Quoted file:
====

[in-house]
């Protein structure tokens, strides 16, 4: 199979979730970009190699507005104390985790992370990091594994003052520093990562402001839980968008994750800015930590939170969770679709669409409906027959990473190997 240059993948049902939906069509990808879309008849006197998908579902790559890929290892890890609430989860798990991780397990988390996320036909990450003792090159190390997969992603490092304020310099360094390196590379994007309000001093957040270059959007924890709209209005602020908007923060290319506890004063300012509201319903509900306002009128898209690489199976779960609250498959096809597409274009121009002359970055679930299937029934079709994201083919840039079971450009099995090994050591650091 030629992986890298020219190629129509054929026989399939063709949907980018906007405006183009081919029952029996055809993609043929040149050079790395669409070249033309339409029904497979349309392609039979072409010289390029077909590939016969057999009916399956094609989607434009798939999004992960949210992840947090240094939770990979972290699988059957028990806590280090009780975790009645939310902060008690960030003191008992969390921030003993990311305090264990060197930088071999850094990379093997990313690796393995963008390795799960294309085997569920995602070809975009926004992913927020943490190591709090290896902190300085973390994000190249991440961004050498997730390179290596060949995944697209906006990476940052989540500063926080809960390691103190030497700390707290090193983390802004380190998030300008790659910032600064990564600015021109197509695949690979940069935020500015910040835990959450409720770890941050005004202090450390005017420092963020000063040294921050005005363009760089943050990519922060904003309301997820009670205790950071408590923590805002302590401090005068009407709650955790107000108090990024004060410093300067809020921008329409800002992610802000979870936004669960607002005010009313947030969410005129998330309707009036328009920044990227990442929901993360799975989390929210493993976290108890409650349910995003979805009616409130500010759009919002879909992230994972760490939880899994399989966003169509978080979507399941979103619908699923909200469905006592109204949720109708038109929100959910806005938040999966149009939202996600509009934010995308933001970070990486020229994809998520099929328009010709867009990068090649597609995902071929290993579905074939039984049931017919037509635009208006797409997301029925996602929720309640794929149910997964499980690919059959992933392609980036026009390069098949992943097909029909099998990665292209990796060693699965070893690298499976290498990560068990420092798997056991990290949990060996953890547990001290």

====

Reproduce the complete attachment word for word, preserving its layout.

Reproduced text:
[in-house]
């Protein structure tokens, strides 16, 4: 199979979730970009190699507005104390985790992370990091594994003052520093990562402001839980968008994750800015930590939170969770679709669409409906027959990473190997 240059993948049902939906069509990808879309008849006197998908579902790559890929290892890890609430989860798990991780397990988390996320036909990450003792090159190390997969992603490092304020310099360094390196590379994007309000001093957040270059959007924890709209209005602020908007923060290319506890004063300012509201319903509900306002009128898209690489199976779960609250498959096809597409274009121009002359970055679930299937029934079709994201083919840039079971450009099995090994050591650091 030629992986890298020219190629129509054929026989399939063709949907980018906007405006183009081919029952029996055809993609043929040149050079790395669409070249033309339409029904497979349309392609039979072409010289390029077909590939016969057999009916399956094609989607434009798939999004992960949210992840947090240094939770990979972290699988059957028990806590280090009780975790009645939310902060008690960030003191008992969390921030003993990311305090264990060197930088071999850094990379093997990313690796393995963008390795799960294309085997569920995602070809975009926004992913927020943490190591709090290896902190300085973390994000190249991440961004050498997730390179290596060949995944697209906006990476940052989540500063926080809960390691103190030497700390707290090193983390802004380190998030300008790659910032600064990564600015021109197509695949690979940069935020500015910040835990959450409720770890941050005004202090450390005017420092963020000063040294921050005005363009760089943050990519922060904003309301997820009670205790950071408590923590805002302590401090005068009407709650955790107000108090990024004060410093300067809020921008329409800002992610802000979870936004669960607002005010009313947030969410005129998330309707009036328009920044990227990442929901993360799975989390929210493993976290108890409650349910995003979805009616409130500010759009919002879909992230994972760490939880899994399989966003169509978080979507399941979103619908699923909200469905006592109204949720109708038109929100959910806005938040999966149009939202996600509009934010995308933001970070990486020229994809998520099929328009010709867009990068090649597609995902071929290993579905074939039984049931017919037509635009208006797409997301029925996602929720309640794929149910997964499980690919059959992933392609980036026009390069098949992943097909029909099998990665292209990796060693699965070893690298499976290498990560068990420092798997056991990290949990060996953890547990001290």